Vault of Fortune: Overview
’It is your turn to be a master thief‘ is not something you hear every day, but that’s the premise behind developer Yggdrasil Gaming’s treasure-filled slot Vault of Fortune. Wannabe thieves get the opportunity to loot a warehouse full of valuable antiques from a variety of cultures stored in crates. Aside from kleptomaniacs, Vault of Fortune is a progressive multiplier fans dream, as the mechanic is present during all facets of play.
The game’s 5-reel, 20-payline grid is located in a misty looking room, where precious items lean against walls, lie stacked on shelves, or remain hidden, stuffed away in drawers. There are some interesting details here as well, such as the famous Girl with a Pearl Earring (dated 1665) oil painting by Johannes Vermeer leaning against the wall in the background. The scene is quite enticing if you use a bit of imagination to pretend you’re an actual master thief ready to clean the vault out.
Visually, Vault of Fortune is undoubtedly well crafted, though not quite as striking a specimen as the developer is known to put forth. No biggie as Artefacts has an ethereal quality commonly found in Yggdrasil games. Plus they’ve captured that mystery museum atmosphere superbly.
With a solid RTP of 96.2% accompanied by a 19.4% hit rate and medium/high volatility, players can spin the game’s precious items for as low as 10 p/c or as high as £/€100 per spin. When stakes are settled, the looting can begin. Getting your hands on the shiny stuff requires landing three or more matching symbols on one or more of the 20 paylines. Do so, and the Dropdown feature blasts to life, literally. The winning symbols are crushed to bits, in a most satisfying way, to let new symbols drop down into the gaps.
The Dropdown feature allows players to hit multiple wins off a single spin, but that’s not all. Each Dropdown increases the win multiplier (starting at x1), by +1 without limit. The next non-winner then resets the multiplier back to x1. Great fun during the base game, made even better during the bonus as you will see.
As for the symbol collection, there are 8 regulars in total divided into 4 lows plus 4 high pays. All appear expensive, starting with the card suit low pays, which are necklaces encrusted in precious jewels. The high pays look even more priceless, made up of Ming Vases, porcelain cats, Faberge Eggs, and a red version of what looks like the Queen of England’s hat.
For having a win multiplier on hand through all phases of the game, the values are quite good. As an example, five of the lowly diamond symbols are worth 8x while a line of crowns returns 25 times the stake. Then factor in the bonus game where the juicy plundering can begin in earnest.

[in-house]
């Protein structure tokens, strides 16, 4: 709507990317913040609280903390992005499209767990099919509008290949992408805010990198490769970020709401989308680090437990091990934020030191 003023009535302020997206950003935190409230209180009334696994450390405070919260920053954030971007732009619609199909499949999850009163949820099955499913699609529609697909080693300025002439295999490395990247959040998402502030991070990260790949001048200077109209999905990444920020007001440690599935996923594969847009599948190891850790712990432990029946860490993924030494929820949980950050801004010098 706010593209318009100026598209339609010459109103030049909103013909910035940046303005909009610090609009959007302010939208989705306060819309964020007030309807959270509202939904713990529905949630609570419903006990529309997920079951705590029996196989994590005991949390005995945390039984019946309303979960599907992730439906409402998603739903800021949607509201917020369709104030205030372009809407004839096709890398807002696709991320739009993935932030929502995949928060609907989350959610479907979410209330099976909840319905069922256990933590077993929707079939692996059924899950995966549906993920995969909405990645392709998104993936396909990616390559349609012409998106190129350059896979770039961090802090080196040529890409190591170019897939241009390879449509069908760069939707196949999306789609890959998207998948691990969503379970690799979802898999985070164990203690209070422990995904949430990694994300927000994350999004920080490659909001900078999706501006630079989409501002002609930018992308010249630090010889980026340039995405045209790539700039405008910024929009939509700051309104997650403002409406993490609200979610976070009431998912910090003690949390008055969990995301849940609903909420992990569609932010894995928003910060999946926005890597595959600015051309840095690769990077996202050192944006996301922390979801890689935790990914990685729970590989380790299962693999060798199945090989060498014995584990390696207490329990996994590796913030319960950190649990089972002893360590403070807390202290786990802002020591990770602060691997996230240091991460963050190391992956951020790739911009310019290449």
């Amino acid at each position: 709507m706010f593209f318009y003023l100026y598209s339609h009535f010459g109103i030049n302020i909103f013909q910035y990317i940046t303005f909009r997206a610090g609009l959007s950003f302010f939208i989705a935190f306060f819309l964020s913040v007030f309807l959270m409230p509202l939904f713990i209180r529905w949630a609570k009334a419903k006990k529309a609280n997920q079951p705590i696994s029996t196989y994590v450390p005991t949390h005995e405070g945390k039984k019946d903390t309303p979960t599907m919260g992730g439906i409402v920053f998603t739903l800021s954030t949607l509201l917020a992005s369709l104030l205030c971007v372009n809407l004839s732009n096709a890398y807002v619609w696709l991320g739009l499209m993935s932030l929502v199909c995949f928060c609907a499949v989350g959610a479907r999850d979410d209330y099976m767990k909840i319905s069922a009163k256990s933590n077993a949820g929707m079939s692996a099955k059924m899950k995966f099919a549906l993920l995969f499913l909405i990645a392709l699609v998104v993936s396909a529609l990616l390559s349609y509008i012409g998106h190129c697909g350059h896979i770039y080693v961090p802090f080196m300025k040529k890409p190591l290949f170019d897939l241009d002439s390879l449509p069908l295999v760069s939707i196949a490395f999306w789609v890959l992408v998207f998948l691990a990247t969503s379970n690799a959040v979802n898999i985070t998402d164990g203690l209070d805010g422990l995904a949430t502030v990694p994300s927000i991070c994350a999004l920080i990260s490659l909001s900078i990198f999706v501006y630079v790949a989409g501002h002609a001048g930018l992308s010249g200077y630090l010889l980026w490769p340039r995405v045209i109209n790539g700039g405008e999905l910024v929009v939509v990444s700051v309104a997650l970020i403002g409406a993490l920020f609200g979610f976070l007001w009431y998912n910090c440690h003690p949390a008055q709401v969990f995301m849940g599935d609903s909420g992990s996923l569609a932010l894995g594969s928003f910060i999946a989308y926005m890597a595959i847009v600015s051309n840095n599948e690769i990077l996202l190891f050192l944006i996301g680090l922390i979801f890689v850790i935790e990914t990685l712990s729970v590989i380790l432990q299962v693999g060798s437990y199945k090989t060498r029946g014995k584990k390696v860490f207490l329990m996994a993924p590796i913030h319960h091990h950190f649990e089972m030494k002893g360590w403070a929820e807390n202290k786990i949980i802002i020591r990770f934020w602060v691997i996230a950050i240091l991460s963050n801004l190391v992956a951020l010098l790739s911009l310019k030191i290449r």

Vault of Fortune: Features
As well as the Dropdown feature, players can make use of a couple of old favourites such as Expanding Wilds, and Free Spins. Keep an eye out for the standard wild symbol which looks like a pull lever – it can appear in any position to substitute for regular pay symbols. If a wild is used to create a winning combination, the lever is dropped and the wild expands to become a stack of 6 vertical wilds, crushing all other symbols on the reel. Expanding wilds come with a theoretical hit frequency of 1 in 25.
No mysterious vault is complete without a Cryptex or two, but should at least 3 appear, then free spins are triggered – 3, 4, or 5 in view award 8, 12, or 20 free spins respectively. Whatever level the win multiplier was on when free spins were triggered gets carried over into the bonus game. Now, the multiplier’s value doesn’t reset between free spins; it can only increase, with no set limit. The final plus point here is that free spins may also be retriggered using the same values as in the base game.
Vault of Fortune: Verdict
Vault of Fortune is one of those slots which doesn’t try hard to impress or make out like it’s some flashy new kid on the block. Each element in its makeup has been seen before, several times, but in combination, Yggdrasil Gaming has crafted a dependable avalanche/cascade style slot that hits most of the right notes. It doesn’t dazzle, it just does its thing in a dependable, and more importantly, enjoyable way.
Vault of Fortune might very well be one of Yggdrasil’s more straight forward uses of their dropdown feature, and all the better for it. No, the feature isn’t exactly revolutionary, but it has been put to good use here so players who go for the mechanic will lap it right up.
Another nice touch, a minor one, is the way crates are crushed, either by falling symbols or the demolish job from wild stacks in such a strangely satisfying way. Like Autonomous Sensory Meridian Response for the eyes. Just as satisfying is the game’s default maximum win which works out at 11,000 times the stake (capped at €1,050,000).
So no, the game might not score points for originality, but it’s difficult to find many, if any, faults. It’s a real avalanche/cascade fans playground thanks to the win multiplier being present during both base game as well as the bonus game. All told, for straight-up gaming offering polished features and decent potential in an unusual setting, Vault of Fortune ticks the right boxes.